AUSCHWITZ, Poland – It was 70 years ago this Sunday, August 14, 1941, that St. Maximilian Kolbe was martyred here.
It was nine years ago that I was here last, on a pilgrimage just before my priestly ordination. I wanted to come and pray at the death block of Auschwitz, to kneel at the threshold of the bunker where Maximilian Kolbe died. I came again this year, to the horror of this hell on Earth, made into the antechamber of heaven by the man — a writer and publisher who sent millions of words into print — whose most famous words were: “I am a Catholic priest.”
Is it possible to be a pilgrim in Auschwitz? In 1998, in preparation for the great jubilee, the pontifical council for migrants would suggest exactly that: “Among these (pilgrimage) cities should also be included those places desecrated by people’s sin and later on, almost out of an instinct of reparation, consecrated by pilgrimages. Let us think for instance of Auschwitz, emblematic place of torture of the Jewish people in Europe, the Shoah….”
What does the Catholic pilgrim say in this place, emblematic of the six million Jews who died in the Shoah, three million of whom were Polish — half of all the six million Poles who died in the Second World War? In this place of great evil, is it possible to speak of Jesus Christ?
As a pilgrim here in 1979, Blessed John Paul lifted up the figure of St. Maximilian Kolbe, the one who died here in place of a stranger, a husband and a father who had been selected to die in the starvation bunker. The story is well known. When asked who he was, Fr. Kolbe did not give his own name, but said simply, “I am a Catholic priest.” Is that not another way of saying that I stand here in the name of Jesus Christ? Is it not another way of saying that I come, I stand, I suffer, I witness, I sacrifice, I die as a disciple of Jesus Christ?
Maximilian Kolbe’s baptismal name was Raymond, so I consider him a personal patron saint. Blessed John Paul went further, calling him “the patron saint of our difficult century.”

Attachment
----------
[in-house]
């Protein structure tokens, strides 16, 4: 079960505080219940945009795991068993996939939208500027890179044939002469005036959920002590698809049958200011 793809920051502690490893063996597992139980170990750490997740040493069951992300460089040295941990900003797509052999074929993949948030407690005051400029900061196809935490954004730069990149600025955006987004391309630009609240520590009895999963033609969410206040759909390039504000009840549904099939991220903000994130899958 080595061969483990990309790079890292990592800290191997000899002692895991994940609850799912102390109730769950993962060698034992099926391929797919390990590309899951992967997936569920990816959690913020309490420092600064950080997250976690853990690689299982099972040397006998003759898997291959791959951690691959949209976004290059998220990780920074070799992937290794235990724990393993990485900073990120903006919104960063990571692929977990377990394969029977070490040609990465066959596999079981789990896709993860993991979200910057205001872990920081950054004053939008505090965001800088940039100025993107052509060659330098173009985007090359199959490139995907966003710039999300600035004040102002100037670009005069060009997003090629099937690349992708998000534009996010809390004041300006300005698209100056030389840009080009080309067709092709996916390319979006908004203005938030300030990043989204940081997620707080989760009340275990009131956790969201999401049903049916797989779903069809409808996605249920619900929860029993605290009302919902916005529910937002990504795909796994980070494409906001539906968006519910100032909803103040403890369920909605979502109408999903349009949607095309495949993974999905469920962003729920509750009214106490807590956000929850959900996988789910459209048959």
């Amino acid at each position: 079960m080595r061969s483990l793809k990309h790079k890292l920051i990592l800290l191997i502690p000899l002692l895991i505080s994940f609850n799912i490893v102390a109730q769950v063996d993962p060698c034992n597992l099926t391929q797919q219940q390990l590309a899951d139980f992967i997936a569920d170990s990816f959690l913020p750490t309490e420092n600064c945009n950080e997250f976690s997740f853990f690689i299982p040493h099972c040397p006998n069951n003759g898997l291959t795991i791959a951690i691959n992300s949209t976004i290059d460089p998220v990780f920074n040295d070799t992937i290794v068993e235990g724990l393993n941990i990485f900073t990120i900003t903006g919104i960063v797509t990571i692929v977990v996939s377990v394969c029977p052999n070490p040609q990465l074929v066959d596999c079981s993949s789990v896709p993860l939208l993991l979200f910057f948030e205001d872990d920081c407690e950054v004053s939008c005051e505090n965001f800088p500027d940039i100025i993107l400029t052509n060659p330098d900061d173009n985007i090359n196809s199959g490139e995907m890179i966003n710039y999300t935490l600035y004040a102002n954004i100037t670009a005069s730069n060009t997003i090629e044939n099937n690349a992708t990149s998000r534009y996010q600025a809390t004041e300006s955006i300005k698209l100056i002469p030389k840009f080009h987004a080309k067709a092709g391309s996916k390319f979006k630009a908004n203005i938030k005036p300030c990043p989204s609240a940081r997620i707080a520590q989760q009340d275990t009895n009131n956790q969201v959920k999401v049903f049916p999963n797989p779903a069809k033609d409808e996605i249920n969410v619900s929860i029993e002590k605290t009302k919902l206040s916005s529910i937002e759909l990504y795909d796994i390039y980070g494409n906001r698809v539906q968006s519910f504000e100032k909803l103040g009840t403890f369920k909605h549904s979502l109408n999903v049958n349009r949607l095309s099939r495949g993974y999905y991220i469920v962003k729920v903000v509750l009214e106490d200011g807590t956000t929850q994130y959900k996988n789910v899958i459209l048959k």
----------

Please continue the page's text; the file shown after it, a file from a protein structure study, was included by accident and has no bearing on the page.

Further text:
With the eyes of faith we can see that God was not absent from this place. This place was built for His destruction, His defeat, for the extermination of His people, but He was not absent, for He was present here in His saints.
“The victory through faith and love was won by (Maximilian Kolbe) in this place, which was built for the negation of faith — faith in God and faith in man — and to trample radically not only on love but on all signs of human dignity, of humanity,” the late Holy Father said.
Consider what was prepared here. This icon of evil formed part of the archdiocese which would be led one day by Karol Wojtyla. In solidarity with our Jewish brothers, and drawn by the luminous figure of St. Maximilian, he would come here many times as archbishop of Krakow. And from here he would become pope; having been prepared to defend the dignity of man by the horrors of this place.
Blessed John Paul would also speak of Edith Stein, Teresa Benedicta of the Cross, whom he would later beatify and canonize, and who was killed at Birkenau because she was a Jew. When Pope Benedict came here in 2006, he too spoke of her.
The Polish saint and the Polish pope. The German saint and the German Pope. The pagan persecution of the Jewish people in the heart of Christian Europe took place here. A new relationship with the Jewish people grew up in the years afterward, with the Polish pope and the German pope praying with and for Jews in Jerusalem. All this the pilgrim sees at Auschwitz.
In the long dark night that descended here, one can see the light of Providence preparing another dawn, another day, another future. Can it be a mere coincidence, if this place was indeed the “Golgotha of the modern world,” that the Vicar of Christ John Paul II would come from this place, and that he would return to this place? Can it be a coincidence that his successor, the Vicar of Christ Benedict XVI would also come to this place, a son of the German people? It cannot be a coincidence that in this place built for the extermination of the name of Israel, God would send two saints, one a son of Poland and the other a daughter of Germany, to manifest the power of the Cross for mercy, for solidarity, for love, for victory?
Auschwitz speaks to us about all these things and it is our duty — a special duty to those of us who honour St. Maximilian Kolbe and St. Teresa Benedicta of the Cross and Blessed John Paul II — to keep alive the memory of what happened here.
Seventy years ago this Sunday, Golgotha came to our world, and St. Maximilian Kolbe there, both the priest and the victim.